Now that we have covered the most common mistakes, let’s take it up a level and talk how to REALLY get the best bang for your buck.
#4 Understand what the factory is actually doing and pay accordingly.
It’s vital when dealing with factories that you understand exactly what they are actually manufacturing. It is surprising to a lot of people that many factories are advertising whole products that they themselves don’t even make. Their part in the manufacturing process is merely a point of contact for those less in the know to buy from. Do your due diligence and make sure that if you are buying a pre-made product OEM. Check that they have the correct patents in both engineering and design. If they lack those patents, chances are they are getting that product from someone else, or worse, stealing the design from the actual patent holder which could get you into a heap of trouble.
PRO TIP: When you are sent promotional pictures of a product you want to pick up, throw the image into a reverse image search like Tineye. This will not only show you if other “manufacturers” are selling this product, it will give you a good idea of the current global saturation of the product. Your “brand new” patented Super-Power 5000 might already be sold by hundreds or thousands of other distributors. Either way, knowing this is another bullet in your gun come negotiation time!
#5 NEVER get the manufacturer to arrange shipping
Even if you manufacturer is not marking up the shipping costs, manufacturers have literally no reason to get you the best price on shipping. Typically they will ship TNT or DHL air the day after the products are ready. Now the day after that could be 20% cheaper, however this isn’t going to factor into their thinking. Product out is money in the bank. Wash, rinse, repeat. I find arranging shipping independently translates into 20-30% savings on average and, in the current sink or swim market, those pennies count.
PRO TIP: Instead of going direct with a shipping company, hire a Mainland China forwarding company. They collect orders from multiple sources and arrange them together, buying bulk space on the plane. Provided you can correspond in Mandarin and you can be a little flexible with the landing time, a forwarding company can shave an additional 20-30% above and beyond direct shipping’s best rate.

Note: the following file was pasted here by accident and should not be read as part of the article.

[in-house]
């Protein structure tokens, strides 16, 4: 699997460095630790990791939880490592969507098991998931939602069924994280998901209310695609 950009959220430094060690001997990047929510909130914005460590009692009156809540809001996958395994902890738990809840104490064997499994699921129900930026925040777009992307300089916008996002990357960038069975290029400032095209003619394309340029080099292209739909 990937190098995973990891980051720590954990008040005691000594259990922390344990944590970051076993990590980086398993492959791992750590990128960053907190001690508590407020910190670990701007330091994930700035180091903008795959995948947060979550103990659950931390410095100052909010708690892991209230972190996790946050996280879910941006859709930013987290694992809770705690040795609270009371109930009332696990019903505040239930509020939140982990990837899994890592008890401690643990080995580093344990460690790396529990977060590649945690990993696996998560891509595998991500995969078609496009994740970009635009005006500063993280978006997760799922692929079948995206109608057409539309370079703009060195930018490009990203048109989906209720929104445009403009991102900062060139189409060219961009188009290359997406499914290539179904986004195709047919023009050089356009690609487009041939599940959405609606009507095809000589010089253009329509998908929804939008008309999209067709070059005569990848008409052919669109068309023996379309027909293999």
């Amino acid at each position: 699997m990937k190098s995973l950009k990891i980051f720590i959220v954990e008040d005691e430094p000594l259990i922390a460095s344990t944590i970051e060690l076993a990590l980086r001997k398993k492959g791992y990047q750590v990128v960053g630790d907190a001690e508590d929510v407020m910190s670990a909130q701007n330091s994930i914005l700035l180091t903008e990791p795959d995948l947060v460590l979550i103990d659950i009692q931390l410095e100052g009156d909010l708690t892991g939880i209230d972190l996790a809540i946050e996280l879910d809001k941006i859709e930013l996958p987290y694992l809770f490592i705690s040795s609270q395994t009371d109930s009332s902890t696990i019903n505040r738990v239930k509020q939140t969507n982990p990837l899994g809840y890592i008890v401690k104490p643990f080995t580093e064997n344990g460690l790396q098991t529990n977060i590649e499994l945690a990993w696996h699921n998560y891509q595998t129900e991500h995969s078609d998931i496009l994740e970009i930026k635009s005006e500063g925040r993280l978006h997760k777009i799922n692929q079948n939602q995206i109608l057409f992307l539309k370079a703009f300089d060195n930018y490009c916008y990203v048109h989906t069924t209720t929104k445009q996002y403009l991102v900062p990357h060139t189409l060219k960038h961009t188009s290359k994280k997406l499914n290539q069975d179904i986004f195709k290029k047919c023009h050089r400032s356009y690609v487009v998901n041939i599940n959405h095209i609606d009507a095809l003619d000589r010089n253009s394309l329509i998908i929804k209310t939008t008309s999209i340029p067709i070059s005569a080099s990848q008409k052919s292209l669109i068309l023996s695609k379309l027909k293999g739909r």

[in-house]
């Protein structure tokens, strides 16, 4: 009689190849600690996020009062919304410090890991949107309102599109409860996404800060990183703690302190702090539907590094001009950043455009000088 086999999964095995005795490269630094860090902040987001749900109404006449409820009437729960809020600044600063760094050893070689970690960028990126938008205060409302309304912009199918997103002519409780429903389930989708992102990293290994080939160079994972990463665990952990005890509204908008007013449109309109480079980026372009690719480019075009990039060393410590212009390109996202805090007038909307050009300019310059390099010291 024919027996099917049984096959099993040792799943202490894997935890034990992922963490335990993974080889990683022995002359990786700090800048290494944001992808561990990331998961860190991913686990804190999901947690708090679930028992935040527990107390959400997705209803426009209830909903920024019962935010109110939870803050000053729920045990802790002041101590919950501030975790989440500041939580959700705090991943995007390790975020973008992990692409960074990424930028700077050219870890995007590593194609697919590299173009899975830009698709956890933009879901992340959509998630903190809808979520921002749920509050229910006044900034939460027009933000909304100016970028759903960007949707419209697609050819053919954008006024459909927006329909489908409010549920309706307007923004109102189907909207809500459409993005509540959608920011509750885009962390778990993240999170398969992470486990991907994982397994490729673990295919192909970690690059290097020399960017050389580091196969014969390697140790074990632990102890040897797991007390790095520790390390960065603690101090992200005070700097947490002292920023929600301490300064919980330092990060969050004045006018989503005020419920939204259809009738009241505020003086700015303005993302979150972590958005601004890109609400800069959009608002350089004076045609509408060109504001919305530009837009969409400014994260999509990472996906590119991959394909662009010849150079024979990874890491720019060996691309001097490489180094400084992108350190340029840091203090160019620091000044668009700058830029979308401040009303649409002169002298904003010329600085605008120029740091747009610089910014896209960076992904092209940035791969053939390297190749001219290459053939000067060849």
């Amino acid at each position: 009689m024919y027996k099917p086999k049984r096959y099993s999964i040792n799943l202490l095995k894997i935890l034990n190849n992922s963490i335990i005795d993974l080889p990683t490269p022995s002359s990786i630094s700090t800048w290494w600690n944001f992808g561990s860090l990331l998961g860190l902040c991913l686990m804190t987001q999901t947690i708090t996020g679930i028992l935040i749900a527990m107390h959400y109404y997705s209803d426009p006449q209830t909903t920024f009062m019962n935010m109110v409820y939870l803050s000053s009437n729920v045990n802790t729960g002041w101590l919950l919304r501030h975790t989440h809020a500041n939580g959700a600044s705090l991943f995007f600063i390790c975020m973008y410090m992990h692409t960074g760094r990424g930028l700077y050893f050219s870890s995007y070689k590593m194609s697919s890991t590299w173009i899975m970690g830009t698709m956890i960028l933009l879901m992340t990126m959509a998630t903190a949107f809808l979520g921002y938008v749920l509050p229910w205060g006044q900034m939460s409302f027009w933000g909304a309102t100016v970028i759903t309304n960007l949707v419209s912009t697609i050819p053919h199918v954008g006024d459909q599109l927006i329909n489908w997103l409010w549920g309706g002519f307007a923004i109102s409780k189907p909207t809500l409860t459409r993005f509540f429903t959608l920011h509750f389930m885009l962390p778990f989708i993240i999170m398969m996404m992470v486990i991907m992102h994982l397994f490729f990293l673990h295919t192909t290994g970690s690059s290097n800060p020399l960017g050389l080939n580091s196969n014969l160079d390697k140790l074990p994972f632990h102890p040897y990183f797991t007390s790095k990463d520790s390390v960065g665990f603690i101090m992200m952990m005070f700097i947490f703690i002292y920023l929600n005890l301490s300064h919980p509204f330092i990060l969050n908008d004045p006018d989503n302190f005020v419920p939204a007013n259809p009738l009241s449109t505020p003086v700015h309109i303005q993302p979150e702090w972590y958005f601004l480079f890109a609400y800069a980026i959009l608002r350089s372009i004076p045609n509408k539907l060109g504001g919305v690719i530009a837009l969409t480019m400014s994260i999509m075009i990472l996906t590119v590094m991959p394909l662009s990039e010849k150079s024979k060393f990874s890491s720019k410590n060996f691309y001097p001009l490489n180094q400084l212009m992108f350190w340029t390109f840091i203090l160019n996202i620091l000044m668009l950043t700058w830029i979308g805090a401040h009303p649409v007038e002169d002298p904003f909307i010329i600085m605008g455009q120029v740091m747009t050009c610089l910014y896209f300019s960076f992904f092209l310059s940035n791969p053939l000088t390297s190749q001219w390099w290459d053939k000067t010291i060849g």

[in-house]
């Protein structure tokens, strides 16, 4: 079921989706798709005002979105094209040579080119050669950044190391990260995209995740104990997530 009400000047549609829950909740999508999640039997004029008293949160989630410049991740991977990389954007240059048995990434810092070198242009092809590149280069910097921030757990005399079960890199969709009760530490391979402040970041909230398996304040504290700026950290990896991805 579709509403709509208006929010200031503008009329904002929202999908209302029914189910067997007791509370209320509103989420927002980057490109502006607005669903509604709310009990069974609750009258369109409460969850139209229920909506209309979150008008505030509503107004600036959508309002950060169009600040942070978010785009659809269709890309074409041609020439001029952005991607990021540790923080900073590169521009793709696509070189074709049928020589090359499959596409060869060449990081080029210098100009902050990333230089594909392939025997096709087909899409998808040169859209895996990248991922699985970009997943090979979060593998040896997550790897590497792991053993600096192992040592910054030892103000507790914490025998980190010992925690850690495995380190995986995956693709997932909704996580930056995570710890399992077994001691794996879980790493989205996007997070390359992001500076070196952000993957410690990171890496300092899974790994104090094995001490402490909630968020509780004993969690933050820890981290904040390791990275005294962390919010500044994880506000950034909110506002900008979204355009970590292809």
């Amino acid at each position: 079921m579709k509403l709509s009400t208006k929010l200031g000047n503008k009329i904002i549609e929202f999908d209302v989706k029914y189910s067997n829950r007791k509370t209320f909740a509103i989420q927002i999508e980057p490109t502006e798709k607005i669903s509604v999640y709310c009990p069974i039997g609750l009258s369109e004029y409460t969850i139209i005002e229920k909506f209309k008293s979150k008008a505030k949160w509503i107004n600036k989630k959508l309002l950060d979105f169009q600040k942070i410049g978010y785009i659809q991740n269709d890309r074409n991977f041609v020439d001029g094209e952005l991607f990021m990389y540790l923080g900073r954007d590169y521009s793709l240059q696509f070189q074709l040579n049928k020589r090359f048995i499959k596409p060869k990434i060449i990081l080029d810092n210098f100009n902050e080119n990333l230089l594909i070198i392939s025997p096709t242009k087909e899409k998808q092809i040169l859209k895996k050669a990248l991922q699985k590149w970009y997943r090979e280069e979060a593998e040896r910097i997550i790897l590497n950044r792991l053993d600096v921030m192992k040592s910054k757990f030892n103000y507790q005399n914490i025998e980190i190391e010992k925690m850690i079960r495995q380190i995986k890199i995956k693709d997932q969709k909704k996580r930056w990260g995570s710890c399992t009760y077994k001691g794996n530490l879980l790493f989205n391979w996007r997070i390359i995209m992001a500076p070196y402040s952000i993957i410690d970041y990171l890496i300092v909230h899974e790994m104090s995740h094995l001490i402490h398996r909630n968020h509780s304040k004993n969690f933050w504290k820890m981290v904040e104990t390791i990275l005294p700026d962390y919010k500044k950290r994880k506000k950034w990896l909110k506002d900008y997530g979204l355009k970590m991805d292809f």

#6 Whenever possible, pretend to be from Mainland Chinese company
This is an uncomfortable truth. I have tested this time and time again at trade shows, in wholesale negotiations, at virtually every level. I have my sourcing agent contact the seller (even though I speak Mandarin) to enquire about pricing. Then I contact them independently. In most cases the initial price they quote me is 50-150% higher than the initial price my agent was quoted. Now after negotiation I can usually bring this down to the same final price, but there are enough times where the seller would outright refuse to even give me the same price they quoted my sourcing agent. The uncomfortable truth is there are in many cases two, or even more, price lists; one for domestic and one or more for international. This applies to supply, production, even shipping to the exact same location through the exact same forwarder. With larger or newer manufacturers this is less of a problem, but it never hurts to be prepared and make doubly sure you are getting the real price.
PRO TIP: I know many companies that set up a small office or even a mailbox just to have a Mainland China address. In this way they maintain the image of being a domestic business. I’ve employed import/export companies to act on my behalf in the past and had shipments sent to their warehouses then forwarded to Canada or the US. It sounds like a lot of rigmarole but depending on who you are dealing with, the savings can be shocking.
China has always been, and quite possible will be for the foreseeable future, a double-edged sword. It’s really up to each business to weigh the pros and cons before making the leap across the pond. With crashing MOQs and rock bottom pricing, even the smallest business can afford to do it. Just make sure the dullest side of the sword is facing you.